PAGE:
I think a lot of authors are hoping to make money selling their books. If I won’t buy your $0.99 ebook because of the poor font choice, you can bet a lot of other people won’t either. ## Here’s a thought Instead of having a terrible cover, contact a local high school (or not-local; the Internet is pretty large, I hear). Speak to the teacher who’s responsible for graphic design, photography, or visual arts. See if they have a student who would like to read your book (yes! make them read it!) and design your cover for$200. Better yet, make it a contest: anyone in the class can submit a design, and the winning designer is awarded the $200 and is credited in the book. ## But if you’re going to do it yourself… …please don’t do the following. Many, many ebook covers look too much like this one. Here’s what I did to build this monstrosity. ### Step 1: Find a scary background image Okay, I couldn’t find a scary forest in less than 60 seconds, so I grabbed this one (I took care to get something with a licence I could use; I worry that many authors would not): Then, since it was too daytime-ish, I took a moment to make it scary: ### Step 2: Find an image of a scary object to put in the scary background No problem. Skulls are scary, right? Now, to get rid of all that extra, non-woodsy stuff: ### Step 3: Add some text using multiple, tired fonts in difficult-to-read, flat colours That took about 5 minutes, including the time to load Photoshop Elements. Unfortunately my title seems to be related to the cover image, which (judging by the covers I’ve seen) is not a requirement. I’m sure you can do better, and I’m really sure an aspiring high school student can do much, much better. Pay them something so you can get back to writing. # Book Review: “Gabriel: Zero Point, A Gabriel Universe Novella” by Steve Umstead, read by Ray Chase I just finished listening to Gabriel: Zero Point on Audible. Here’s a quick review. No spoilers. First, I got the Kindle book in April because the trilogy it leads to was recommended by Amazon, and the novella was free (it is right now; you can get it here). Rather than buy (and more importantly commit many hours to) the series, I decided to take this novella for a test drive. As I’ve said before, I’m strongly in favour of the idea of introducing a series with a novella, whether that’s book one or book zero (like this one). Did I mention the audiobook was also free? Yup, 91 pages of ebook or 2 hours 43 minutes of audiobook, both free. Get it here at Audible. The book is a near future science fiction story explaining the origins of Evan Gabriel, a Special Forces officer in the North American Federation navy. The world-building is fairly light in the book, but there’s enough there to see that the world is fleshed out in the author’s mind. It’s a prequel novella, so I hope the world will be explained more fully in book one. The main character is given a pretty good back story without making it too simple (that is, the reader isn’t sure of all of the factors influencing Evan’s decisions and thoughts; I like this). In some stories there is a single event in a character’s history which drives everything they do, and it makes them kinda one-dimensional. Steve Umstead, by contrast, gets it right. The narration is good, even great, in my opinion. I’ve listened to a lot of audiobooks, and this is one of the ones which tempts me to go see what else the narrator has read. The characters were distinguishable, and the girl (yup, there’s really just one that speaks) sounds girlish. I went ahead and bought the Kindle “boxed set” of three books for a little over$5 CAD. Each book in the trilogy is just shy of $3 CAD, so this is a good discount. Also, since there is no Whispersync at the moment so I couldn’t get the audiobooks cheaply – I’ll just read the text. I’m beginning another audiobook anyway, so that’s fine. I tend to keep one going in each format anyway. Amazon tells me that it’s 656 pages in the trilogy, which feels like a great value to me at an almost laughable$0.50/hour for good entertainment.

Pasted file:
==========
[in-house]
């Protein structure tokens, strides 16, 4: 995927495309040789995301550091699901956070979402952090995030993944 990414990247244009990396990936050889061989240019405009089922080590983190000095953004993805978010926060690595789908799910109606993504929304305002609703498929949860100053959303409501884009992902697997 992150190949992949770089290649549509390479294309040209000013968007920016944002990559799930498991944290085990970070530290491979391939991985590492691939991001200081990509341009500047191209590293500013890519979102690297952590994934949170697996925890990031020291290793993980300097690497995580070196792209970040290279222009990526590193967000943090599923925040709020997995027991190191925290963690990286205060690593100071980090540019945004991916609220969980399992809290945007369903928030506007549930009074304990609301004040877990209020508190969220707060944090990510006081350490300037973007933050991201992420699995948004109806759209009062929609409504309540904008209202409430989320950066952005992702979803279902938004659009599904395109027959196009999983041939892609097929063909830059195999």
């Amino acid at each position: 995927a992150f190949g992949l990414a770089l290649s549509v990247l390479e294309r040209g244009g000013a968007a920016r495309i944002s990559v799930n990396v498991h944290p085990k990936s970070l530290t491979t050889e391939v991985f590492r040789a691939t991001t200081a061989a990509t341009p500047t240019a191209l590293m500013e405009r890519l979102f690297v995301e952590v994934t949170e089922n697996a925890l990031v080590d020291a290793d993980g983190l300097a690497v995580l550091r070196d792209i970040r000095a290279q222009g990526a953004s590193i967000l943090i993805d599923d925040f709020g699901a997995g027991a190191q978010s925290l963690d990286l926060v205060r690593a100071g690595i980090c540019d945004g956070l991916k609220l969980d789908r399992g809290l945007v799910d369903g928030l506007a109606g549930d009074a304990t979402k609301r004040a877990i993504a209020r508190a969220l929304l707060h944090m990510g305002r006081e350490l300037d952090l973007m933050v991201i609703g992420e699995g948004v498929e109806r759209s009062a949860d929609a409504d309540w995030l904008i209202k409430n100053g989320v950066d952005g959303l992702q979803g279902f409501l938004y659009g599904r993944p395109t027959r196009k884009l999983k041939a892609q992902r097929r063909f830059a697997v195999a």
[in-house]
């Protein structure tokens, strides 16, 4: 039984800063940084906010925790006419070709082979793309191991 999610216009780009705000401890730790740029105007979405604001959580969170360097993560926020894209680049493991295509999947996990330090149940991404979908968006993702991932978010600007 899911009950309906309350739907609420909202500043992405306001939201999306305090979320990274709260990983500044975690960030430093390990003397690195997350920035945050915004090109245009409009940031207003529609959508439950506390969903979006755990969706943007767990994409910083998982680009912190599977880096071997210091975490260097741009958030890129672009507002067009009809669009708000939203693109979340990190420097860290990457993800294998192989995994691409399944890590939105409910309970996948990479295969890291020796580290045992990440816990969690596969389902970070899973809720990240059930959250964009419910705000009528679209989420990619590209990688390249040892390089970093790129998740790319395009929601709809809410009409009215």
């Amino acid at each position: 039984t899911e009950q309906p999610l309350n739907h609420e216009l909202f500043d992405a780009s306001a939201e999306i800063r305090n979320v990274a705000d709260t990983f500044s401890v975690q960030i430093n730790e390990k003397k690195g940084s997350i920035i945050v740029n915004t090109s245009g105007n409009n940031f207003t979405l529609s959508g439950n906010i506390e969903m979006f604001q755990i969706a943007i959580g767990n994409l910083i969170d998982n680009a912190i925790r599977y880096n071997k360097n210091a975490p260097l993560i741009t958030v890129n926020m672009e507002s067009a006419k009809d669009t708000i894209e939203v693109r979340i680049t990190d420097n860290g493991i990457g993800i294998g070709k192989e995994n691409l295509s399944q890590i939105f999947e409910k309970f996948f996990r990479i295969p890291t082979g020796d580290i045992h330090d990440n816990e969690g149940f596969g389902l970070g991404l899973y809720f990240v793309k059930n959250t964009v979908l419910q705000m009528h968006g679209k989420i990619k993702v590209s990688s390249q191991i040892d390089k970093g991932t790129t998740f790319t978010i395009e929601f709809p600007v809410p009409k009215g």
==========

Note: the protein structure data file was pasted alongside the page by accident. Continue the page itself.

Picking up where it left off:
So I recommend it, pretty highly. Hopefully I’ll be able to say the same about the trilogy in a few weeks. I’ll let you know.